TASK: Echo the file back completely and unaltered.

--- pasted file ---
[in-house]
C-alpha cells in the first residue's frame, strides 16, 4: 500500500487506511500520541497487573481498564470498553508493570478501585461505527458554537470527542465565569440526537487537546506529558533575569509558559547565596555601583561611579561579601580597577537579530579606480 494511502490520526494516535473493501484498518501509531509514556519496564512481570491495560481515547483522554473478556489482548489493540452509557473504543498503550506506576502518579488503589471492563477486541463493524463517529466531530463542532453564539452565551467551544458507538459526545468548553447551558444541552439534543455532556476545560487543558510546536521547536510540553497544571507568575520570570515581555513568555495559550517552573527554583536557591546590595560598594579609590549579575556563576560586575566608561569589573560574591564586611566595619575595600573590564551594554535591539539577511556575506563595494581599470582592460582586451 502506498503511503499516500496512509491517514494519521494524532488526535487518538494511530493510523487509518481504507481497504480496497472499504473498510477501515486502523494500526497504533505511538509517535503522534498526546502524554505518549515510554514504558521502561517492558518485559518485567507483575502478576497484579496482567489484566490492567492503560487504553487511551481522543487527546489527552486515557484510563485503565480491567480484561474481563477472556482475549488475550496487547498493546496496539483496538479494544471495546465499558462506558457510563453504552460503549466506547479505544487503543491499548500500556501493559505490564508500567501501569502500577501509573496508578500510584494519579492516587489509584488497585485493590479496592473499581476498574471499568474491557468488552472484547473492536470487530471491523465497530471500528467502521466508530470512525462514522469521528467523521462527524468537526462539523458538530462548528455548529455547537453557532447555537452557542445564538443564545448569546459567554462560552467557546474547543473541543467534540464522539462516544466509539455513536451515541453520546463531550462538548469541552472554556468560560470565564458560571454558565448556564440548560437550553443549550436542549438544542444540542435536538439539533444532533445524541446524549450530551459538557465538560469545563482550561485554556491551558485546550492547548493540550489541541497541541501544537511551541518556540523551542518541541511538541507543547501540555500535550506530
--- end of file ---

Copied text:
[in-house]
C-alpha cells in the first residue's frame, strides 16, 4: 500500500487506511500520541497487573481498564470498553508493570478501585461505527458554537470527542465565569440526537487537546506529558533575569509558559547565596555601583561611579561579601580597577537579530579606480 494511502490520526494516535473493501484498518501509531509514556519496564512481570491495560481515547483522554473478556489482548489493540452509557473504543498503550506506576502518579488503589471492563477486541463493524463517529466531530463542532453564539452565551467551544458507538459526545468548553447551558444541552439534543455532556476545560487543558510546536521547536510540553497544571507568575520570570515581555513568555495559550517552573527554583536557591546590595560598594579609590549579575556563576560586575566608561569589573560574591564586611566595619575595600573590564551594554535591539539577511556575506563595494581599470582592460582586451 502506498503511503499516500496512509491517514494519521494524532488526535487518538494511530493510523487509518481504507481497504480496497472499504473498510477501515486502523494500526497504533505511538509517535503522534498526546502524554505518549515510554514504558521502561517492558518485559518485567507483575502478576497484579496482567489484566490492567492503560487504553487511551481522543487527546489527552486515557484510563485503565480491567480484561474481563477472556482475549488475550496487547498493546496496539483496538479494544471495546465499558462506558457510563453504552460503549466506547479505544487503543491499548500500556501493559505490564508500567501501569502500577501509573496508578500510584494519579492516587489509584488497585485493590479496592473499581476498574471499568474491557468488552472484547473492536470487530471491523465497530471500528467502521466508530470512525462514522469521528467523521462527524468537526462539523458538530462548528455548529455547537453557532447555537452557542445564538443564545448569546459567554462560552467557546474547543473541543467534540464522539462516544466509539455513536451515541453520546463531550462538548469541552472554556468560560470565564458560571454558565448556564440548560437550553443549550436542549438544542444540542435536538439539533444532533445524541446524549450530551459538557465538560469545563482550561485554556491551558485546550492547548493540550489541541497541541501544537511551541518556540523551542518541541511538541507543547501540555500535550506530